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Nigeria’s Economy Shrinks by 2.2% in Third Quarter

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  • Nigeria’s Economy Shrinks by 2.2% in Third Quarter

Nigeria’s economy contracted in the third quarter as businesses struggled to access foreign exchange and rebels continued to bomb oil pipelines in the restive south, official data showed Monday.

“The nation’s gross domestic product (GDP) contracted by -2.24% year-on-year,” the country’s National Bureau of Statistics said in a report.

The Nigerian economy is reeling and bruised following the crash in global oil prices from over $100 a barrel in 2014 to around half that today.

A contraction appeared inevitable when militants renewed attacks on the country’s oil infrastructure, strangling production that accounts for around 70 per cent of government revenue and the bulk of Nigeria’s export earnings.

The relentless sabotage has put the Nigerian government under pressure as economists increasingly question whether President Muhammadu Buhari can pull the country out of recession.

“During the period under review, oil production averaged at 1.63 million barrels per day (bpd),” the statistics agency said.

That is a 22-percent drop from the same period last year, when Nigeria was producing 2.17 million bpd.

Manufacturing also took a big hit, shrinking by 2.9 percent in the wake of a devalued naira and currency controls that have curbed trade.

“This is partly due to the continued fall in the exchange rate, which makes imported inputs more expensive, thereby increasing business costs,” the statistics agency said.

“This is greatly a result of the continued fall in (the) naira to dollar rate which translates to much higher cost of business operations.”

In early 2016, Buhari had vowed not to “kill the naira” by letting it fall in value, in opposition to depreciations by fellow major oil exporters Angola and Russia.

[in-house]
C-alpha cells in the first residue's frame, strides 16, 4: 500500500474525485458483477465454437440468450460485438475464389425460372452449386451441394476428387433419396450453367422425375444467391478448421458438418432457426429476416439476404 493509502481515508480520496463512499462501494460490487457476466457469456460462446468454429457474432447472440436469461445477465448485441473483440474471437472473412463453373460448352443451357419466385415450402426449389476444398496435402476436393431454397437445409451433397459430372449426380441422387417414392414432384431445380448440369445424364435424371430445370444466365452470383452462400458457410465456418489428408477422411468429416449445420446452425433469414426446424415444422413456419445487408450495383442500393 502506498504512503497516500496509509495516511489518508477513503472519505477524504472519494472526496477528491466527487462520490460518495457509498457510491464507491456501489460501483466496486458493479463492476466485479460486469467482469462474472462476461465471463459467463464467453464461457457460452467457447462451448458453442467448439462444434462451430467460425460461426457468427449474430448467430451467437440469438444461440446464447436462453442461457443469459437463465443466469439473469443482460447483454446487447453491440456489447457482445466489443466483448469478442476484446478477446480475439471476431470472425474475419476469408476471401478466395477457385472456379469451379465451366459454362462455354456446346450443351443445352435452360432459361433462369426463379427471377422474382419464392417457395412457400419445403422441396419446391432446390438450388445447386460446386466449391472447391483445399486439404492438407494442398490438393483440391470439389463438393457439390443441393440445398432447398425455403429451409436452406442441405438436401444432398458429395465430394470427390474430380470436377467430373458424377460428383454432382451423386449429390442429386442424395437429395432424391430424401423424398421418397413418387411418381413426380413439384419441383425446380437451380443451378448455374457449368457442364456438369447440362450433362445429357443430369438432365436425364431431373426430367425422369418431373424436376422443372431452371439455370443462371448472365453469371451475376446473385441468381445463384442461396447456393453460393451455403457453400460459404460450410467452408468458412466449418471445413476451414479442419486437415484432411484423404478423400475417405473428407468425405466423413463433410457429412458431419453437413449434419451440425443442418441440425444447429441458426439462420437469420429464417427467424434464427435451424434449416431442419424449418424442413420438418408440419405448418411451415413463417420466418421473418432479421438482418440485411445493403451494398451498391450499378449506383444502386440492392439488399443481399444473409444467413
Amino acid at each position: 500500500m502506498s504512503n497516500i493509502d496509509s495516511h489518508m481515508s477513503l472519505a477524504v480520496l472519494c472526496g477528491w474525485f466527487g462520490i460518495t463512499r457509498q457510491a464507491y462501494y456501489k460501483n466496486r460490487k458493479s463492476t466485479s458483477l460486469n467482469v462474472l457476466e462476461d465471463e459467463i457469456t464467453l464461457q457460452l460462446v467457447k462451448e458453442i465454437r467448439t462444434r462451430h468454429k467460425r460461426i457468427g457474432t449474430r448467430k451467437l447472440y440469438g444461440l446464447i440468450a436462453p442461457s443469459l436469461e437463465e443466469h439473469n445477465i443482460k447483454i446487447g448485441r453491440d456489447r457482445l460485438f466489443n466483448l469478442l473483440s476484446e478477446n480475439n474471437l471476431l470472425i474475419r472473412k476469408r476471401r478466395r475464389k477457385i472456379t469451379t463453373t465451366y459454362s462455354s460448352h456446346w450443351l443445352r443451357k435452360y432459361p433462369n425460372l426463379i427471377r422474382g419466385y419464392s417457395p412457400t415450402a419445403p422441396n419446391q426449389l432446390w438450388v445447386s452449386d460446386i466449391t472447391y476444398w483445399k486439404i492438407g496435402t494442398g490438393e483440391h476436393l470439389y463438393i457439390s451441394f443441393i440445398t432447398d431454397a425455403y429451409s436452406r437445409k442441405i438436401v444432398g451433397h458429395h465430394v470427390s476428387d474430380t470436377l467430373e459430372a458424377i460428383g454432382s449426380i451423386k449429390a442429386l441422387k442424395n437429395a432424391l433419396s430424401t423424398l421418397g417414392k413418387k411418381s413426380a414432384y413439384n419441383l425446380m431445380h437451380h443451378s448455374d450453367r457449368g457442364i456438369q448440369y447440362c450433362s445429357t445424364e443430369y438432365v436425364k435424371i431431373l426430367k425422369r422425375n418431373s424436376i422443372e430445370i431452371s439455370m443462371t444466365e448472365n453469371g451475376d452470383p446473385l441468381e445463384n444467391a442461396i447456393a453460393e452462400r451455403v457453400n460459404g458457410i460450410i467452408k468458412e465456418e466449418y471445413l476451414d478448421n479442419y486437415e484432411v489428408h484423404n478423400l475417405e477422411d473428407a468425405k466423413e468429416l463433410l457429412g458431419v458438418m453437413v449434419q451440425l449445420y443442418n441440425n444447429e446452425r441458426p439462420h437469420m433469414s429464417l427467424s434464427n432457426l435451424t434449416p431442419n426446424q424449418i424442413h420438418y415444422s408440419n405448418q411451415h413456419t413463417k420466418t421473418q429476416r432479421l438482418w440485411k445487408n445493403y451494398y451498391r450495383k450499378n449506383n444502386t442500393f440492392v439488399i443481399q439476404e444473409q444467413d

His government tried to prop up the naira for months, but that drained foreign currency reserves and it eventually abandoned the currency peg in June.

A dollar shortage persists, with black market rates hovering around 440 naira to the dollar this month compared to the official bank rate of approximately 320 naira to the dollar.

The economic troubles look to last, with peace talks between the Nigerian government and oil rebels falling apart this month — the Niger Delta Avengers claimed they bombed three pipelines last week — and foreign investors steering clear until they see a more coherent currency policy.

The International Monetary Fund has forecast the West African nation’s gross domestic product will shrink by 1.7 percent this year, the first full-year contraction in more than two decades, according to Bloomberg News.

AFP

CEO/Founder Investors King Ltd, a foreign exchange research analyst, contributing author on New York-based Talk Markets and Investing.com, with over a decade experience in the global financial markets.

Economy

Nigeria Sovereign Investment Authority Generates N160.06 Billion in 2020

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Naira Exchange Rates - Investors King

The Nigeria Sovereign Investment Authority (NSIA) generated revenue of N160.06 billion in 2020, according to the latest audited financial reports announced by the Managing Director of NSIA Mr. Uche Orji.

The NSIA income came from devaluation gain of N51 billion, and core income of N109 billion compared to N33.07 billion in 2019.

But Orji lamented: “Covid-19 adversely affected logistics around infrastructure projects, especially the toll road projects and the presidential fertiliser initiative.

Despite the pandemic, the Authority achieved 33 percent growth in Net Assets to N772.75 billion compared to the previous year’s performance of N579.54 billion.

Orji said the NSIA “received additional contribution of $250 million; and provided first stabilisation support to the Federal Government of $150 million withdrawn from Stabilisation Fund last year.”

The same year, the NSIA received $311 million from funds recovered from the late General Abacha from the United States Department of Justice and Island of Jersey for deployment towards the Presidential Infrastructure Development Fund (PIDF) projects of Abuja-Kaduna-Kano Highway, Lagos Ibadan Expressway and Second Niger Bridge.